Editor's note: This article appears in Kiplinger's special issue Success With Your Money.
Anh Nguyen always dreamed of having a walk-in closet. So the first thing she did after buying her Arlington, Va., duplex a year ago was make that dream a reality: Racks and shelves of clothes and shoes now line the walls of what was once a tiny bedroom. Creating her dream closet led to polishing up a finished basement to create a real third bedroom. Nguyen needed the space for two roommates, her best friends, who would be moving in to help cover the costs of ownership.
The 25-year-old IT consultant qualified for a $320,000 mortgage on her own, but having roommates keeps her firmly in the comfort zone. At a 5.3% interest rate, her monthly mortgage payment is $2,000, and she covers more than half of that with rent money from her roommates. The three share the cost of utilities, making Nguyen's budget even more manageable. "I really lucked out," she says. "Aside from my roommates' financial support, they make the house feel like a home."
The new deal. Home prices appreciated smartly during the recent housing boom, but that didn't stop younger people from breaking into the market. Four in ten buyers are purchasing for the first time, and the median age of those first-time homeowners is 32. Thanks in part to an explosion of zero-down-payment loan products, the number of first-time buyers younger than 25 jumped from about 11% earlier in the decade to 14% last year, accounting for almost 6% of all home sales. In 2005, 43% of first-time buyers purchased with no money down, according to the National Association of Realtors.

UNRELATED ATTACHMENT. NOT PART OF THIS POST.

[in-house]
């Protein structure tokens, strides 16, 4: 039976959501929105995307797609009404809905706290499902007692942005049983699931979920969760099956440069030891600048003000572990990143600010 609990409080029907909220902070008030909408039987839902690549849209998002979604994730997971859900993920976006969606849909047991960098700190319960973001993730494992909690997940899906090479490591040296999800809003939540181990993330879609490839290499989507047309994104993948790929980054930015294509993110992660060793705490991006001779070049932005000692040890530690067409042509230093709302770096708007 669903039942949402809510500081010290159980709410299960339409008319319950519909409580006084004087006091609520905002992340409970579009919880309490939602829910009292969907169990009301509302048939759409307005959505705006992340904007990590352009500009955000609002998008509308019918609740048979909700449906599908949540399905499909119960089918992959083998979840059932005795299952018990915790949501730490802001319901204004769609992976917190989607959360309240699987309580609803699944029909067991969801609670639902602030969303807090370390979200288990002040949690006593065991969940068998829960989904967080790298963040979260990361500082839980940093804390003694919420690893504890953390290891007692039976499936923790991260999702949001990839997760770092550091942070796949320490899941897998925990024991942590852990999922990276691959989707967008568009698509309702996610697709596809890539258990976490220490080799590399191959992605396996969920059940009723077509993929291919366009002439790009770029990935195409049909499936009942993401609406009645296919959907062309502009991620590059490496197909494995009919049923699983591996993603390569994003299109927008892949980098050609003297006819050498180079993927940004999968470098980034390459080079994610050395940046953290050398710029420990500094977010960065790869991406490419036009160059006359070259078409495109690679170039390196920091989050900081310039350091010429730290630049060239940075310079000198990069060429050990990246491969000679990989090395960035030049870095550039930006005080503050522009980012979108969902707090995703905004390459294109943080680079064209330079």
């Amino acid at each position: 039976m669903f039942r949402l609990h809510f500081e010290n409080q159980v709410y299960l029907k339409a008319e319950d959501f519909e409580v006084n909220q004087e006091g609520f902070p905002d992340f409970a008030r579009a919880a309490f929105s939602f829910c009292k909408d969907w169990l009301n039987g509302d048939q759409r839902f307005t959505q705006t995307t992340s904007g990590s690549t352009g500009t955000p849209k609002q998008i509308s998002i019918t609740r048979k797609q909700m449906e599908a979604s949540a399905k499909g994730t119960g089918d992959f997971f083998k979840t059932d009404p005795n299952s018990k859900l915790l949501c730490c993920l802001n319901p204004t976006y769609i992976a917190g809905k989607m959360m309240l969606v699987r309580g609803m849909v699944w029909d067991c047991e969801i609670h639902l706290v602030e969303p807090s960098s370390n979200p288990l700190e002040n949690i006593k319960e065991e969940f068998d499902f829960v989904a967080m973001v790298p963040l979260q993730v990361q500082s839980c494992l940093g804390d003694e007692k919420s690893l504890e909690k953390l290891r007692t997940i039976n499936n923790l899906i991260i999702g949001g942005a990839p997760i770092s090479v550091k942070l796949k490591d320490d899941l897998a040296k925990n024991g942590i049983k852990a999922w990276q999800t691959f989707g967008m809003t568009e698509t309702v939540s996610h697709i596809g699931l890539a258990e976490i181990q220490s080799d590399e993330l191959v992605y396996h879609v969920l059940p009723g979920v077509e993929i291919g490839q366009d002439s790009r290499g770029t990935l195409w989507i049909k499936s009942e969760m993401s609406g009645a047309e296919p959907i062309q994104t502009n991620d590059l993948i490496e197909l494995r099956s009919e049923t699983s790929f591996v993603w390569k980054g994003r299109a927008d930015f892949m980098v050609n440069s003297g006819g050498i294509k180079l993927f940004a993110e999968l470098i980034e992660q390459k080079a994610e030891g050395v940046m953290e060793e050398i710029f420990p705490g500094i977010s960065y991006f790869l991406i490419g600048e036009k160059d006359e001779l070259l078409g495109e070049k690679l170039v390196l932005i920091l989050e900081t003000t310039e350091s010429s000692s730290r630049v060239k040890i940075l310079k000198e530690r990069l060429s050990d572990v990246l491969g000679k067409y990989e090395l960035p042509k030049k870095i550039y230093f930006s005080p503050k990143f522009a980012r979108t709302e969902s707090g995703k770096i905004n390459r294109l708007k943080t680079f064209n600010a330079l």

Buying your first home no longer involves mortgage deals from the Department of Veterans Affairs or the Federal Housing Administration designed to meet the needs of first-timers. "There are so many options out there that these programs aren't as beneficial," says Jim McMillan, a senior loan officer with JP Mortgage/JPMorgan Chase.
The no-money-down VA loan is all but dead. But the FHA loan is a good vehicle if you have less-than-stellar credit. Find a housing counselor at www.hud.gov.
Finding the cash cow. Even if you don't need money for a down payment, you'll still need cash for closing costs—figure on 2% to 3% of the purchase price. You'll also need cash for the earnest-money deposit to show the sellers you're serious about your offer. The deposit, typically 10% of the offering price, is applied to the purchase.
One source of cash may be your Roth IRA, from which you can withdraw the amount of your contributions at any time. In addition, after the account has been open for five years you can withdraw $10,000 in earnings -- tax- and penalty-free -- to use toward the purchase of a first home. You can also take up to $10,000 out of your traditional IRA penalty-free for the purchase of your first house or to cover closing costs. But in that case you'll owe taxes on the money. Another option is to ask the seller to pay your closing costs and roll that amount into the cost of the home.
A generous family member might be willing to make you a gift to help cover costs. Lenders usually ask for a letter stating where the funds came from and confirming that the money is not a loan, says Ilyce Glink, author of 10 Steps to Home Ownership (Three Rivers Press, $15).